William Burke, of Cincinnati, appealed to the General Conference against the action of the Ohio Conference which expelled him from the ministry, and he was allowed to speak in his own behalf. The Ohio Conference was represented by John Waterman. When the vote was taken, the action of that Conference was affirmed.
A committee was appointed on disputed accounts between the Book Concern and certain individuals, with authority to adjust the same.
The following resolution, offered by David Young, was carried by a vote of 63 for to 61 against:
“WHEREAS, A majority of the annual conferences have judged the resolutions making presiding elders elective, and which were passed and then suspended at the last General Conference, unconstitutional; therefore,
“Resolved, That the said resolutions are not of authority, and shall not be carried into effect."
A committee of three was appointed to inquire what is necessary to be done by this General Conference in reference to the "Life of Bishop Asbury.” The Committee on Episcopacy having recommended that the episcopacy be strengthened by the election of two bishops, the Conference proceeded to ballot for the same. On the first ballot, 128 votes were cast, of which Joshua Soule received 64 votes, William Beauchamp 62, Elijah Hedding 61, John Emory 59, Martin Ruter 5, Lewis Myers 2, and N. Bangs, P. P. Sandford and D. Ostrander 1 each. The number necessary to elect being 65, and no choice being made, a second ballot was taken with the following result: Joshua Soule received 65 votes; Elijah Hedding, 64; William Beauchamp, 62; John Emory, 58; L. Myers, 2; Martin Ruter, 2; John Hedding, 1. Joshua Soule having the requisite number of votes was therefore elected. No other choice being made, the Conference proceeded to ballot the third time for the second general superintendent. Previously to the third balloting, John Emory begged the Conference to accept his acknowledgment of the respectful notice taken of his name in the votes just cast, and requested that he might not be considered in nomination in the subsequent balloting. The Conference then proceeded to ballot for the third time. One hundred and twenty-eight votes were given, of which Elijah Hedding had 66; William Beauchamp, 60; J. Emory, 1; and blank, 1. Elijah Hedding was declared to be duly elected.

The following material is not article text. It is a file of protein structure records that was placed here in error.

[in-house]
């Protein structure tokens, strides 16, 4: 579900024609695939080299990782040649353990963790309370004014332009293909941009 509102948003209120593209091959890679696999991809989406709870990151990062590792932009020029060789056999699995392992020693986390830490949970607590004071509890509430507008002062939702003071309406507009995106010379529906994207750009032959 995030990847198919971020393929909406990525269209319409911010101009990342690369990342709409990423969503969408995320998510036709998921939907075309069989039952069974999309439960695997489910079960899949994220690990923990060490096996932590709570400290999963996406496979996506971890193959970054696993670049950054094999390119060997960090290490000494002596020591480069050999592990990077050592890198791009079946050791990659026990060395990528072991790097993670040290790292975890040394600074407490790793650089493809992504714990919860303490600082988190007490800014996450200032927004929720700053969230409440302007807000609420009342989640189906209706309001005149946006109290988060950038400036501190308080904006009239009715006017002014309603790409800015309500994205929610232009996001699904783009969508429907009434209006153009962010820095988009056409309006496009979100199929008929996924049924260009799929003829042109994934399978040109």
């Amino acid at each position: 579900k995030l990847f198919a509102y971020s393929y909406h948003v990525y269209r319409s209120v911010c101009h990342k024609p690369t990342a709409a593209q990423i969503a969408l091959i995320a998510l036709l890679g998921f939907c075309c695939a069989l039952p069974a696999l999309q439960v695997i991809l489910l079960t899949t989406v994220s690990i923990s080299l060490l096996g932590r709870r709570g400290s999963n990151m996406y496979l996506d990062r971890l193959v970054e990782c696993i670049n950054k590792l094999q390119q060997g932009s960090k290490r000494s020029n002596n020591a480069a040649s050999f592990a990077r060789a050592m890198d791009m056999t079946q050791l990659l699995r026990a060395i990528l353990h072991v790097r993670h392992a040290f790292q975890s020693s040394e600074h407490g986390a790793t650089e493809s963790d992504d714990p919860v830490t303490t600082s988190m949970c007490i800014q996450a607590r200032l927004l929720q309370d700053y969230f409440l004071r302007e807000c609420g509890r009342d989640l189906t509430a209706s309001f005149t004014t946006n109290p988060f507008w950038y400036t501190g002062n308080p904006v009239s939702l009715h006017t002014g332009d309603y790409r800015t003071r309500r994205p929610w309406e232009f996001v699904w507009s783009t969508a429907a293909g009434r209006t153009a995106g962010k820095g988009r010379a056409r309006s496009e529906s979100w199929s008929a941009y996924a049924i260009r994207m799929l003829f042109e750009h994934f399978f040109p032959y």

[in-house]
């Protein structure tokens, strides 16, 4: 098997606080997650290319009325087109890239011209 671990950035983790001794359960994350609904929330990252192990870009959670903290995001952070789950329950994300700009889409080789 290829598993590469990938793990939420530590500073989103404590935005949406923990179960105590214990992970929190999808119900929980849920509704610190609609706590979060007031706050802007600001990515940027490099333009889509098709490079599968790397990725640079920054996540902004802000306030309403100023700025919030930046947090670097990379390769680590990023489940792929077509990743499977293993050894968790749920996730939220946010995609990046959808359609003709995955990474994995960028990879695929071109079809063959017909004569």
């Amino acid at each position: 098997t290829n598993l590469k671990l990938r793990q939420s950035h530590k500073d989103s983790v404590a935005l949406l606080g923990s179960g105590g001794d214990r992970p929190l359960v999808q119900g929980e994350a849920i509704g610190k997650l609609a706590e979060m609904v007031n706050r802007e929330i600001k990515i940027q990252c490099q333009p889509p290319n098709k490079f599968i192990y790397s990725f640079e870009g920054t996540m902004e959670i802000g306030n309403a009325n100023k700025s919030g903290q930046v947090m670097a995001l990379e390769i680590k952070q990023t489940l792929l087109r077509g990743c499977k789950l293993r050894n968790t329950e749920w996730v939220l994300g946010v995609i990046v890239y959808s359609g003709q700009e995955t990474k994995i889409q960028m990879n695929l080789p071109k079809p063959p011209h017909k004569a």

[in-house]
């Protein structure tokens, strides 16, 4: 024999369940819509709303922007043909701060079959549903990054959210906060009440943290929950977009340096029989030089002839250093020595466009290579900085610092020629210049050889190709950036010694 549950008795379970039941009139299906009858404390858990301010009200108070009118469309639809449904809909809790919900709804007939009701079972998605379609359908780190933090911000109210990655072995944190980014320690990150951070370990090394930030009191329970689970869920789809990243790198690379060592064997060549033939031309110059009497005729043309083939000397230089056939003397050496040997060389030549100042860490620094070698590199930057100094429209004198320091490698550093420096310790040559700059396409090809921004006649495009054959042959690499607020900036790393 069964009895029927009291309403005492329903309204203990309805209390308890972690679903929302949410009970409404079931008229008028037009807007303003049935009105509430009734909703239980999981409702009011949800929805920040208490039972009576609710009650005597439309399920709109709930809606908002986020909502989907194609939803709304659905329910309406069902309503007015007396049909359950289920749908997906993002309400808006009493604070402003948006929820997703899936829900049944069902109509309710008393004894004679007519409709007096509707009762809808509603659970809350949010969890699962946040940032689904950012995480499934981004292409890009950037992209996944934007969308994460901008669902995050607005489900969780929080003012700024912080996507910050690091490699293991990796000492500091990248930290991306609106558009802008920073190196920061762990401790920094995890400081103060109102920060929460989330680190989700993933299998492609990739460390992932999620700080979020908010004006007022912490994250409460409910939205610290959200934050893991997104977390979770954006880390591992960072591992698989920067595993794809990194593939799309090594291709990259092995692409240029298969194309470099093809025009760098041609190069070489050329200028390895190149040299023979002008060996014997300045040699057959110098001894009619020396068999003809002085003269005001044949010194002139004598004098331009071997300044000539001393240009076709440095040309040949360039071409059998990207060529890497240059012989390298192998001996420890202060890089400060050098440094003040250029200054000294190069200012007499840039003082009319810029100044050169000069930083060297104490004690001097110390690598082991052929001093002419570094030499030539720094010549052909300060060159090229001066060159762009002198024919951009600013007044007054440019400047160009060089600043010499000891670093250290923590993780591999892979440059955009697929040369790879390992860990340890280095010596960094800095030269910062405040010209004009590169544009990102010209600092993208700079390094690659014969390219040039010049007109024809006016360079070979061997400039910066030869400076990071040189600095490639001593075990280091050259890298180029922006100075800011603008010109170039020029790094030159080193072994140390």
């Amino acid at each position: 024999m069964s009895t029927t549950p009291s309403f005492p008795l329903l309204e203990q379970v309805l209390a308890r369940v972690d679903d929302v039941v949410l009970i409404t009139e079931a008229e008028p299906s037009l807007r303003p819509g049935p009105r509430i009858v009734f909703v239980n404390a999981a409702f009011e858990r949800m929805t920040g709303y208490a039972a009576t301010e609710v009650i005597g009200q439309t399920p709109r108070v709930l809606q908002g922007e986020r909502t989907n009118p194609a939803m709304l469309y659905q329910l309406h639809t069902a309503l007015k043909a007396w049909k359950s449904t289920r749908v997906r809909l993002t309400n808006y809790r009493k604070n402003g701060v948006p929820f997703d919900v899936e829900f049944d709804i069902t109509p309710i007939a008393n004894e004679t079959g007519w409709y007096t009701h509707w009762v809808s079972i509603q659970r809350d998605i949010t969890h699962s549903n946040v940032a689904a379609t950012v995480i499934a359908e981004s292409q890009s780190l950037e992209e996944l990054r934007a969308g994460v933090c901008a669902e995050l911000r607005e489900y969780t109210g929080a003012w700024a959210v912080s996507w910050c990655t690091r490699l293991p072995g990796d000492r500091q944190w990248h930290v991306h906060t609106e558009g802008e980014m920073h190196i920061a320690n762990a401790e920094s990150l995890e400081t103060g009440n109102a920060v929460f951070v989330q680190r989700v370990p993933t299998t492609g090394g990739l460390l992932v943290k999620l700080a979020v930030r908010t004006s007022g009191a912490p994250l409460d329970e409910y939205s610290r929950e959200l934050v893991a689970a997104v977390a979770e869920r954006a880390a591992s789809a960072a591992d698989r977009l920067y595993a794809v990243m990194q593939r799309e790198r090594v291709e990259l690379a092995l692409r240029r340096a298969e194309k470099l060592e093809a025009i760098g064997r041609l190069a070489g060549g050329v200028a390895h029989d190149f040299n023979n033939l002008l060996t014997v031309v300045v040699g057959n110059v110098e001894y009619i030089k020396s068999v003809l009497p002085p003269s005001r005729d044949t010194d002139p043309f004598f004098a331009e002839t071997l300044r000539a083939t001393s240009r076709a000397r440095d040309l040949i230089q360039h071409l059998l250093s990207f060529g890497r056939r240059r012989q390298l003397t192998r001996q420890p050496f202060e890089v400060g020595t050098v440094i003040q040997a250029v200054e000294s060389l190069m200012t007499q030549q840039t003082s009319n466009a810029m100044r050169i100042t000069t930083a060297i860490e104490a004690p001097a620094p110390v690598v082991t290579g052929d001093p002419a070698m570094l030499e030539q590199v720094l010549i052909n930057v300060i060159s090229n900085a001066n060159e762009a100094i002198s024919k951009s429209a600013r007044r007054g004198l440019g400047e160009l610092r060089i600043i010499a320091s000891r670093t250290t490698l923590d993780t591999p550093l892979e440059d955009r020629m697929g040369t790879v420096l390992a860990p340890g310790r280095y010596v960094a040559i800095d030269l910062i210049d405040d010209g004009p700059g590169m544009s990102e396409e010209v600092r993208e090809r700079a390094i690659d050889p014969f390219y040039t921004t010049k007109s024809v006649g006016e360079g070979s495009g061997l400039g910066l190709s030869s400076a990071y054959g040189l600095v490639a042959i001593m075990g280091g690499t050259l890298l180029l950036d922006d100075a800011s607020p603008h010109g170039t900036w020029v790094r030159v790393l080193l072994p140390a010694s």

The representatives sent by the British Conference on behalf of Methodism in Great Britain, Richard Reece and John Hannah, were both requested to preach sermons before the General Conference during the session. This was accordingly done at the times arranged for, to the great satisfaction and edification of the Conference, which further requested copies of the same for publication, as also of Dr. Reece's address, as delegate.
For the New York Book Concern, Nathan Bangs was elected editor and general Book Steward, and John Emory was elected Assistant Book Agent. For the Western Book Concern, Martin Ruter was elected agent.
The Committee on the "Life of Bishop Asbury” reported, and it was ordered, That Dr. Samuel K. Jennings be respectfully requested to deliver the materials in his possession, together with the manuscripts of Bishop Asbury's Life as far as he has written it, into the hands of William Beauchamp, and that Brother Beauchamp make use of them, and all other materials within his reach, in the preparation of a Life of Bishop Asbury. Mr. Beauchamp died only a short time after the Conference adjourned, without having written the proposed Life. What became of the manuscripts of Mr. Jennings does not appear in the Journal.
The committee appointed for the purpose prepared an ad